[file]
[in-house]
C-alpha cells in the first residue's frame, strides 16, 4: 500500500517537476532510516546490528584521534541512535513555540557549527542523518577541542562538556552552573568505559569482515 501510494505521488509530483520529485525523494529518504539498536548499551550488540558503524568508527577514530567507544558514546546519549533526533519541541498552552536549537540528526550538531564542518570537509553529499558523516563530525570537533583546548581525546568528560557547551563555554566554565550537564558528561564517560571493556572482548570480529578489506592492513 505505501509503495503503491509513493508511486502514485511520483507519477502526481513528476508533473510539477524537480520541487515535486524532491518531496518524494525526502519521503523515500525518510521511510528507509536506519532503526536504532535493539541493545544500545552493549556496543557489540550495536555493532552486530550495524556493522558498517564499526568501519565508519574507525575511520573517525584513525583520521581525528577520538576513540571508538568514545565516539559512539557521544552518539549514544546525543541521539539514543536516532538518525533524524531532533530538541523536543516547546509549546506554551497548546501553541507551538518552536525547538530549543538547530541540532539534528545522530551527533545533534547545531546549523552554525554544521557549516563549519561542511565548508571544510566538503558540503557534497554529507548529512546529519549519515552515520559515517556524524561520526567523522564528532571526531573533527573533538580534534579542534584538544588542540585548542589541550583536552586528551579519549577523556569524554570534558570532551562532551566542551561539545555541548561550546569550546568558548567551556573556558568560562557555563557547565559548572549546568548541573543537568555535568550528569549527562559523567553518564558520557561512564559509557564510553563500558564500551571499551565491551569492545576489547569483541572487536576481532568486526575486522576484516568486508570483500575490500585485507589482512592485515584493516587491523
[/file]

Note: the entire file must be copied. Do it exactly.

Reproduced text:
[in-house]
C-alpha cells in the first residue's frame, strides 16, 4: 500500500517537476532510516546490528584521534541512535513555540557549527542523518577541542562538556552552573568505559569482515 501510494505521488509530483520529485525523494529518504539498536548499551550488540558503524568508527577514530567507544558514546546519549533526533519541541498552552536549537540528526550538531564542518570537509553529499558523516563530525570537533583546548581525546568528560557547551563555554566554565550537564558528561564517560571493556572482548570480529578489506592492513 505505501509503495503503491509513493508511486502514485511520483507519477502526481513528476508533473510539477524537480520541487515535486524532491518531496518524494525526502519521503523515500525518510521511510528507509536506519532503526536504532535493539541493545544500545552493549556496543557489540550495536555493532552486530550495524556493522558498517564499526568501519565508519574507525575511520573517525584513525583520521581525528577520538576513540571508538568514545565516539559512539557521544552518539549514544546525543541521539539514543536516532538518525533524524531532533530538541523536543516547546509549546506554551497548546501553541507551538518552536525547538530549543538547530541540532539534528545522530551527533545533534547545531546549523552554525554544521557549516563549519561542511565548508571544510566538503558540503557534497554529507548529512546529519549519515552515520559515517556524524561520526567523522564528532571526531573533527573533538580534534579542534584538544588542540585548542589541550583536552586528551579519549577523556569524554570534558570532551562532551566542551561539545555541548561550546569550546568558548567551556573556558568560562557555563557547565559548572549546568548541573543537568555535568550528569549527562559523567553518564558520557561512564559509557564510553563500558564500551571499551565491551569492545576489547569483541572487536576481532568486526575486522576484516568486508570483500575490500585485507589482512592485515584493516587491523